What strikes home in reading Powers book is that what I benefitted from as a kid hanging around the Smith College professors was the open and challenging idea of — ideas. It would never have occurred to either von Klemperer or Mann to silence anyone else’s speech, academic and intellectual inquiry being the entire point of the college. Indeed, many of their colleagues were “liberals” — but liberals in the best sense of the word that Powers so astutely observes is now in serious danger on campuses like Smith. “Dissent from liberal orthodoxy is cast as racism, misogyny, bigotry, phobia, and….violence, “ Powers notes of today’s college atmosphere. As it happened, my mother was an enthusiastic Nixon fan, for which she was constantly teased by all those liberal professors exhilarated by the rise of John F. Kennedy. Today, in the environment Powers describes at Smith College, I’m not sure my decidedly independent-thinking mother could even keep her job.
Powers book stirs another Smith memory, a memory of one the most famous couples in America. In 1965 actress Elizabeth Taylor and husband Richard Burton came to Northampton to film a movie. The town was agog, and along with my pals I would pedal my bike over to the Smith campus to watch the mammoth Hollywood lights and camera enterprise as the couple filmed the movie Who’s Afraid of Virginia Woolf? The movie, directed by Mike Nichols, also starred George Segal and Sandy Dennis, with Taylor and Dennis winning Oscars for their performances. It was based on Edward Albee’s Tony-award winning play of the same name that was set during one alcohol and rage-filled evening at a small New England college, with Taylor and Burton’s characters married, she the alcoholic daughter of the college president, Burton her much hectored history professor husband. The film was, to say the least, sexually charged. Safe to say, to this day I would never associate Klemens von Klemperer or Arthur Mann with the decidedly Broadway or Hollywoodized character portrayed by Richard Burton. Are you kidding? But hey. Long live Edward Albee’s God-given right to write the play he imagined.
What shocked in the day was the language Albee had used in his play, language that the screenwriter, the legendary Ernest Lehman (North by Northwest, Hello Dolly, Portnoy’s Complaint) refused to change. This being an article on Power’s free speech book, I have gone back to check the film’s language. It included the following words and phrases, courtesy of the Wikipedia rendering: multiples of “‘goddamn’ and ‘son-of-a-bitch’, along with “screw you,” “up yours,” “great nipples,” and “hump the hostess.”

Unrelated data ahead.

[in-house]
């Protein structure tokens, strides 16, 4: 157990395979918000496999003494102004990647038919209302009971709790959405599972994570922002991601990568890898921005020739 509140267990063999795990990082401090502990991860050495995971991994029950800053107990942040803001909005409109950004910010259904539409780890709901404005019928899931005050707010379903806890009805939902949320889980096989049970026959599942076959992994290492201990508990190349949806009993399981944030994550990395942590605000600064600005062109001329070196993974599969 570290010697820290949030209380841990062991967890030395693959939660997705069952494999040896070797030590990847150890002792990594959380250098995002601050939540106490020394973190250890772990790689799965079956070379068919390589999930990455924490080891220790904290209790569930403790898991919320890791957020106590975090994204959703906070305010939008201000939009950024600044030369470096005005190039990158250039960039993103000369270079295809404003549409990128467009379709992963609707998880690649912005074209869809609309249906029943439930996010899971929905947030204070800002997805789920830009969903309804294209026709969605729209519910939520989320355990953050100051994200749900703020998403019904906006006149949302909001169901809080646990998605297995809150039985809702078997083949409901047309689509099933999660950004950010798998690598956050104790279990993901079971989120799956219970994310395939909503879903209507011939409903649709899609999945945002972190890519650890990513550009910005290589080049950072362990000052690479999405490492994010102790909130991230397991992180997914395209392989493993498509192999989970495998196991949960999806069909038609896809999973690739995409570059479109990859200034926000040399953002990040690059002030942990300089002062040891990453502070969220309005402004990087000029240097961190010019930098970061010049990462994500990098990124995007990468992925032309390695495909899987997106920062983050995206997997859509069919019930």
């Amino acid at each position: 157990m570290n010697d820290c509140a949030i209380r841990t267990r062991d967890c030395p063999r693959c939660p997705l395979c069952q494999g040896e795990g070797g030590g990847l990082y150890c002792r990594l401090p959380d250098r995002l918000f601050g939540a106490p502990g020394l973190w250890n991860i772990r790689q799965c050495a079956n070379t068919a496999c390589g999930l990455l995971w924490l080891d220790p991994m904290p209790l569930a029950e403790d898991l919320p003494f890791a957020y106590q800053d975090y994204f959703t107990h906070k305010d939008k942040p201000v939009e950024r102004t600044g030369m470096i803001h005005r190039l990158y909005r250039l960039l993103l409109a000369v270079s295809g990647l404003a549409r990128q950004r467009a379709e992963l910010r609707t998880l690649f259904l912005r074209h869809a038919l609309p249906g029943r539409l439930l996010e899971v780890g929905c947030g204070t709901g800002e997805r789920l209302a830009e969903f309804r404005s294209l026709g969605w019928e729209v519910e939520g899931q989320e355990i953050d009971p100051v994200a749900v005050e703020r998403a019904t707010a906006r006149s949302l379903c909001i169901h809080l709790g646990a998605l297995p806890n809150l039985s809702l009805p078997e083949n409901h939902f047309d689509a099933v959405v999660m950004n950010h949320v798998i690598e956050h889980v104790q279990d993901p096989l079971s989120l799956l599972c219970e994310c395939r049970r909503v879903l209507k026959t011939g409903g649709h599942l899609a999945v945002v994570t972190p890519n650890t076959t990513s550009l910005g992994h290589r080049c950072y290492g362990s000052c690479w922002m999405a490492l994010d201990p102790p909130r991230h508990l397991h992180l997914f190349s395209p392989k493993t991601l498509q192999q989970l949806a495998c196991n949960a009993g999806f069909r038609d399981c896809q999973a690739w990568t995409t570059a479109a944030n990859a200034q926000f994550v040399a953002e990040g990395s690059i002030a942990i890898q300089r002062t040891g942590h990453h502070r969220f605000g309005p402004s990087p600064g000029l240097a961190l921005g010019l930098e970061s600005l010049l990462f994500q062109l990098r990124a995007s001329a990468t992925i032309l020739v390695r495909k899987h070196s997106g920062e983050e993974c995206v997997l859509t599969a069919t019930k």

When the film finally came out, my parents refused to let me see it. Years later I saw it, of course, and in light of Powers book the obvious question occurs. Would the Smith College of today, much less the collection of, in Powers phrase, “illiberal liberals” and “illiberal feminists,” ever allow the film to be made on the Smith campus in the first place? Call me doubtful. One suspects that instead of gawking townsfolk standing around to stare at the movie-making spectacle and the sight of La Liz and her famous paramour-turned-husband there would have been nothing but constant and loud demonstrations, making it impossible for Nichols to direct his film in peace. All filled with shrieking allegations that everybody from playwright Albee to director Nichols and his star cast were immortalizing a misogynist rape culture that was nothing but hate speech and unsafe for Smith students. There would have been a trigger warning issued for the entire campus and possibly the whole town of Northampton. The stars were also all white, surely a fact that would today draw an accusation of racism.
One reads Powers’ book and feels compelled to ask: What in the world is going on in America when American college campuses resemble chapters of the Hitler Youth that Dr. von Klemperer literally encountered in his native Germany? Rather than the open, inquiring mind that was so freely on exhibit on the campus of the Smith College of 1961? Or 1965 when the college hosted Taylor, Burton, and Nichols? Not to mention what is happening today in the larger, off-campus, post-college world of liberalism that Powers cites in chapter and verse. A new yet very old “liberal” world run along the lines of those Stormtrooper seniors of the Hitler Youth that eventually forced a young Klemens von Klemperer to flee his native land for the safety of America?